Friends, over the past couple of years, Trinity has begun to focus on shared meals. Not simply feeding the hungry; but sitting down at the table with people we don’t know; people who might be very different from us; people whose lifestyles or politics or theology might even be offensive to us. And here is why: when we eat with people, we can no longer ignore them. We see all the people; we get to know them. The rich man observed Lazarus; yet he never really saw him. There’s visual perception and then there’s the kind of seeing that leads to knowledge and understanding and compassion. When we break bread with others around the table and engage in dialogue, we are able to see all the people. We hear their stories. We understand their needs and their gifts.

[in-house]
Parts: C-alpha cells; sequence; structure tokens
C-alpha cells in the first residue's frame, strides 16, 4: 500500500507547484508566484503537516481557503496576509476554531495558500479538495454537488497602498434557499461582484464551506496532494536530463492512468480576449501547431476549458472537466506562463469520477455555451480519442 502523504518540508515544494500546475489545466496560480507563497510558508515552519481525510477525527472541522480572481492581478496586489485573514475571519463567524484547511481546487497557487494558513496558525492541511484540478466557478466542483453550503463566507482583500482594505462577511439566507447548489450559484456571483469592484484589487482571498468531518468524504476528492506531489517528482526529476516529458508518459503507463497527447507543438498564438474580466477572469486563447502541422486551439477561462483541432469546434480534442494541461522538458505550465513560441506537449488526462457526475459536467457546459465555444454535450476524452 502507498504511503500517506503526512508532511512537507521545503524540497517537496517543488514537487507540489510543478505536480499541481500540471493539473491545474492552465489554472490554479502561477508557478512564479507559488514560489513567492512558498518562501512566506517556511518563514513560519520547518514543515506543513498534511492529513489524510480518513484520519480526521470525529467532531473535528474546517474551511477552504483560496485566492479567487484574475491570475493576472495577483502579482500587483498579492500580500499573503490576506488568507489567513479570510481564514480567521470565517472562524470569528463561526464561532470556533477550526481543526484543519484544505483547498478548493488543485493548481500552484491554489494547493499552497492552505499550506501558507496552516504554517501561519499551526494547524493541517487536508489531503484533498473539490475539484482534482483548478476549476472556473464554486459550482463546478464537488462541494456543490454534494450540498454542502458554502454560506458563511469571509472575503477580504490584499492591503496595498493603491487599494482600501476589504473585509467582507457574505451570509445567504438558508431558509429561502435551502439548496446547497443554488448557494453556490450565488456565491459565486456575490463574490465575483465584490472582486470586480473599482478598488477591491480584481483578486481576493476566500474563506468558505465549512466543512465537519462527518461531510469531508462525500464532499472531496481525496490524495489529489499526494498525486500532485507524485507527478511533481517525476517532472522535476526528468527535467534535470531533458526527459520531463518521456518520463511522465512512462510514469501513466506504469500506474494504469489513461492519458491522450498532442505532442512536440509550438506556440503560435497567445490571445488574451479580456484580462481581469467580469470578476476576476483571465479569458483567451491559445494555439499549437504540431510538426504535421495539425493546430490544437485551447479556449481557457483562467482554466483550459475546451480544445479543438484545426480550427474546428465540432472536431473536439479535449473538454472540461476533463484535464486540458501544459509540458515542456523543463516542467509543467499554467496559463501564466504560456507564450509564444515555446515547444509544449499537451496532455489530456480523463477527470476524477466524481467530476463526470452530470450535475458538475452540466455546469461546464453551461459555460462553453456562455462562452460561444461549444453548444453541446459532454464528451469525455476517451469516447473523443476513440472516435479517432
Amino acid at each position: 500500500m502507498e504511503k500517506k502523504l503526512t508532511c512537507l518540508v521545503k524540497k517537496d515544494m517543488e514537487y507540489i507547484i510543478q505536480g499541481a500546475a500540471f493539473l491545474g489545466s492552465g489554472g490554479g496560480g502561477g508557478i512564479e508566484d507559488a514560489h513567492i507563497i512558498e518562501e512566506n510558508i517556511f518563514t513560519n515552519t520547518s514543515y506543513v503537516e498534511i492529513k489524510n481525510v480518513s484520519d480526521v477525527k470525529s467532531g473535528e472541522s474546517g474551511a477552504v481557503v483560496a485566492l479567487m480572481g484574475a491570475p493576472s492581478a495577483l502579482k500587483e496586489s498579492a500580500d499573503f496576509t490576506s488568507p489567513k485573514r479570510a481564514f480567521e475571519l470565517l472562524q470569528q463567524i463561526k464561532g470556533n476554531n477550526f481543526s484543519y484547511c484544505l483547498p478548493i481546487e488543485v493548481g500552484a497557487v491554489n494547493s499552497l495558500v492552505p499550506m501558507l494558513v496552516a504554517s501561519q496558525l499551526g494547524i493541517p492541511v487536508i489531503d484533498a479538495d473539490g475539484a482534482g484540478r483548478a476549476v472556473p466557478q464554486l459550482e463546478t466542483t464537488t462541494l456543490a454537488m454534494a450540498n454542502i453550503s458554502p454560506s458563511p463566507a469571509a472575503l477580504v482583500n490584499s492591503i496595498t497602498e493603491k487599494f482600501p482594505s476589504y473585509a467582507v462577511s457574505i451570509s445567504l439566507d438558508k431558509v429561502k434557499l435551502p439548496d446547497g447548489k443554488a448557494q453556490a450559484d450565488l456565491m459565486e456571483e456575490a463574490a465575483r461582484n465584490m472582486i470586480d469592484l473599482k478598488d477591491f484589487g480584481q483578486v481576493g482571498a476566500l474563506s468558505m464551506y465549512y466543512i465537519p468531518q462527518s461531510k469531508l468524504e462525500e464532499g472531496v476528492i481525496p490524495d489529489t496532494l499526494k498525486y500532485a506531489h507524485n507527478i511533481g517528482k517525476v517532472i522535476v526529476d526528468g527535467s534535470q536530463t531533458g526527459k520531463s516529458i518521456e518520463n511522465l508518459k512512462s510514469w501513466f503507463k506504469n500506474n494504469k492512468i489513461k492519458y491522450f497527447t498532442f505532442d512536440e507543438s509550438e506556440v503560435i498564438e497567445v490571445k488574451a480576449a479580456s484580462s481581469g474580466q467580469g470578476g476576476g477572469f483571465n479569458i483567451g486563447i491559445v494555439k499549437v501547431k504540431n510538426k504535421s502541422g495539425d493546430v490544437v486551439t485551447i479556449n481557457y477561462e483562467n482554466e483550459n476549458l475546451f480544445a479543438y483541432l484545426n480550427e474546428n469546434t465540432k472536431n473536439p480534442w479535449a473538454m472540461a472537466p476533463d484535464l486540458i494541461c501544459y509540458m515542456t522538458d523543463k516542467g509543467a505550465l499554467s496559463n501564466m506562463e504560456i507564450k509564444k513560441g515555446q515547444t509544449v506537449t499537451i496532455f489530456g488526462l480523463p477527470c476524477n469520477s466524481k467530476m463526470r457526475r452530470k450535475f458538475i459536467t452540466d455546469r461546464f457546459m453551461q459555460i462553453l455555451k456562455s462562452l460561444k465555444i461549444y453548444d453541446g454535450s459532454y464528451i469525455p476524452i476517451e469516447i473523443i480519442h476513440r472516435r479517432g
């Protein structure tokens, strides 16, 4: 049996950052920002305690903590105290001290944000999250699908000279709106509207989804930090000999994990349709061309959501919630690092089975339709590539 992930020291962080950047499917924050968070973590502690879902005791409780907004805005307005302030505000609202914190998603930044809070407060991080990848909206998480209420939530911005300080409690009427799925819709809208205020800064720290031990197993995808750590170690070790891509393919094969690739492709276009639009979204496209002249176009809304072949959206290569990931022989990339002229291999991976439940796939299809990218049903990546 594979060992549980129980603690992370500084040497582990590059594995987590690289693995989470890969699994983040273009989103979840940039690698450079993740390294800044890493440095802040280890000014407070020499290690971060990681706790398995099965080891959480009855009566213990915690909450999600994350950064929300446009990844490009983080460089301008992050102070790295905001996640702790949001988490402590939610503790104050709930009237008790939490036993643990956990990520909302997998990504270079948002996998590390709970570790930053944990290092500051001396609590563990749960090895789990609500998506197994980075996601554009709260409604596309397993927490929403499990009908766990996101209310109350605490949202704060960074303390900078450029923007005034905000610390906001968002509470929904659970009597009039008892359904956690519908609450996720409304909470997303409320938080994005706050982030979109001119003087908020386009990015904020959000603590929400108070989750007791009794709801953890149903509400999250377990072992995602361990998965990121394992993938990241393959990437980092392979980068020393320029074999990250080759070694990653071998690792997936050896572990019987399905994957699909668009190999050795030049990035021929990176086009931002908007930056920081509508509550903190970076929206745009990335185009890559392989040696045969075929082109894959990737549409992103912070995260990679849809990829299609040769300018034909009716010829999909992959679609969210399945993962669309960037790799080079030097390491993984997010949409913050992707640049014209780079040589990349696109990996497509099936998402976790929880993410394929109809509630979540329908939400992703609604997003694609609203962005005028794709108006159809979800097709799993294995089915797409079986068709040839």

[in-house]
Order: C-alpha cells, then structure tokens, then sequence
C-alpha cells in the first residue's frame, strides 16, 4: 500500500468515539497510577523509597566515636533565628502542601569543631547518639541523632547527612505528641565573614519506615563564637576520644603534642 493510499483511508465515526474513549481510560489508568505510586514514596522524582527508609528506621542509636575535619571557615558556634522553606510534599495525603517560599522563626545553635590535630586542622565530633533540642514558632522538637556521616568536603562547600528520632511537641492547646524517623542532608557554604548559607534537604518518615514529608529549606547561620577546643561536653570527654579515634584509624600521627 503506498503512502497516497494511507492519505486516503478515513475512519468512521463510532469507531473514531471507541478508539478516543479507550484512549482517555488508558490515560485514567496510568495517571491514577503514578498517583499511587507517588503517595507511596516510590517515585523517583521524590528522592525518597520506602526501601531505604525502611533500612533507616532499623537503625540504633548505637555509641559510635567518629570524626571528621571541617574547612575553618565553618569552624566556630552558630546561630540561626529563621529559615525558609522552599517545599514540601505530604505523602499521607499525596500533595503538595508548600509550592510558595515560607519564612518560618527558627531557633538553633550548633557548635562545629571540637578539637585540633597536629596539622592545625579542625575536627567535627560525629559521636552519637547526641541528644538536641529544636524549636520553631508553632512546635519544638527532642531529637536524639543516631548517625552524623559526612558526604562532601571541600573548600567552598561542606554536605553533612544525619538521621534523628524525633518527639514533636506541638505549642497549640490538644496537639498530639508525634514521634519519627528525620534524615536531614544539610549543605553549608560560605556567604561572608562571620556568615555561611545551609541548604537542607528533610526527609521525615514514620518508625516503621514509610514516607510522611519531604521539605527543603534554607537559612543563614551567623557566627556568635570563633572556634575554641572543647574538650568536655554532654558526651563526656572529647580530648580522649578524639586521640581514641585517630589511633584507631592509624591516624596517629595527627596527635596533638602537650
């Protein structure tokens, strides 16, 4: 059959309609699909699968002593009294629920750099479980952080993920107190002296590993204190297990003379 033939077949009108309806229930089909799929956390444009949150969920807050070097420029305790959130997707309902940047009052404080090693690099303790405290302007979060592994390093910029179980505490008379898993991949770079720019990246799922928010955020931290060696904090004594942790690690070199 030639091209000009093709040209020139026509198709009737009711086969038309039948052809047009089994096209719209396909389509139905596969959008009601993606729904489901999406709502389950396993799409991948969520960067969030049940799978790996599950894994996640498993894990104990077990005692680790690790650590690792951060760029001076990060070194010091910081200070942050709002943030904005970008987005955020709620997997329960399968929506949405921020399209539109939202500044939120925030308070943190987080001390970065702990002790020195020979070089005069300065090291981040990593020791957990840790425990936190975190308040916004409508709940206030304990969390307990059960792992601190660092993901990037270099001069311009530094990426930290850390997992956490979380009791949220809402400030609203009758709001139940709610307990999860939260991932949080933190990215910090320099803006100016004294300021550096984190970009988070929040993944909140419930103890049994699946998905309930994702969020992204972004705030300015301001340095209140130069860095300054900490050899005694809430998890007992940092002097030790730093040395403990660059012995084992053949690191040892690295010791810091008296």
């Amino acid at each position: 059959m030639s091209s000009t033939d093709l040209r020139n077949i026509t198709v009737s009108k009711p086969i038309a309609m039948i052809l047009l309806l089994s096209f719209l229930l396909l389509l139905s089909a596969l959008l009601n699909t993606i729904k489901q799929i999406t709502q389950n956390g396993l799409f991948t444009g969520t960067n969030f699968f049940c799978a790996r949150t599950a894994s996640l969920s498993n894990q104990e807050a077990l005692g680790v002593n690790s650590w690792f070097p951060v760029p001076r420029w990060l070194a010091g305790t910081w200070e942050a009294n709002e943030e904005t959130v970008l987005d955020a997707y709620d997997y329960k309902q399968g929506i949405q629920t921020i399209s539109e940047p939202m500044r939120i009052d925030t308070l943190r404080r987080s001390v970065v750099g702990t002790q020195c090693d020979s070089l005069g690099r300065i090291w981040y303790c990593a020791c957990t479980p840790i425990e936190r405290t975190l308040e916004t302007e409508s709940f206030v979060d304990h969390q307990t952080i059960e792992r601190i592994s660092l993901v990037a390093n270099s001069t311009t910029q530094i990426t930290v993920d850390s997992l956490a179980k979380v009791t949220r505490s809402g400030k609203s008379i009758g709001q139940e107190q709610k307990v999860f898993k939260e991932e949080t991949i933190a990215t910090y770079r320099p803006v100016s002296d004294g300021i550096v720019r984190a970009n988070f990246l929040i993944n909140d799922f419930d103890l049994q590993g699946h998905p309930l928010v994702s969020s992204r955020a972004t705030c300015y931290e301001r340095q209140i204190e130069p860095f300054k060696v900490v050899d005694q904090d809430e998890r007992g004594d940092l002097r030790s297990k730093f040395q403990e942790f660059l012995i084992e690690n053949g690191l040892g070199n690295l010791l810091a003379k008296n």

Table fellowship teaches us a generosity of spirit that enlarges our own understanding and experience of God’s grace.
Friends, once again I want to remind you, when you give to Trinity, you are doing more than funding a budget. You are funding relationships through things like our Caring Fund, our Family to Family program and our monthly Fusion gatherings. You are funding our vision of growing in love and service through relationships with God and community. And that’s what Christianity is about.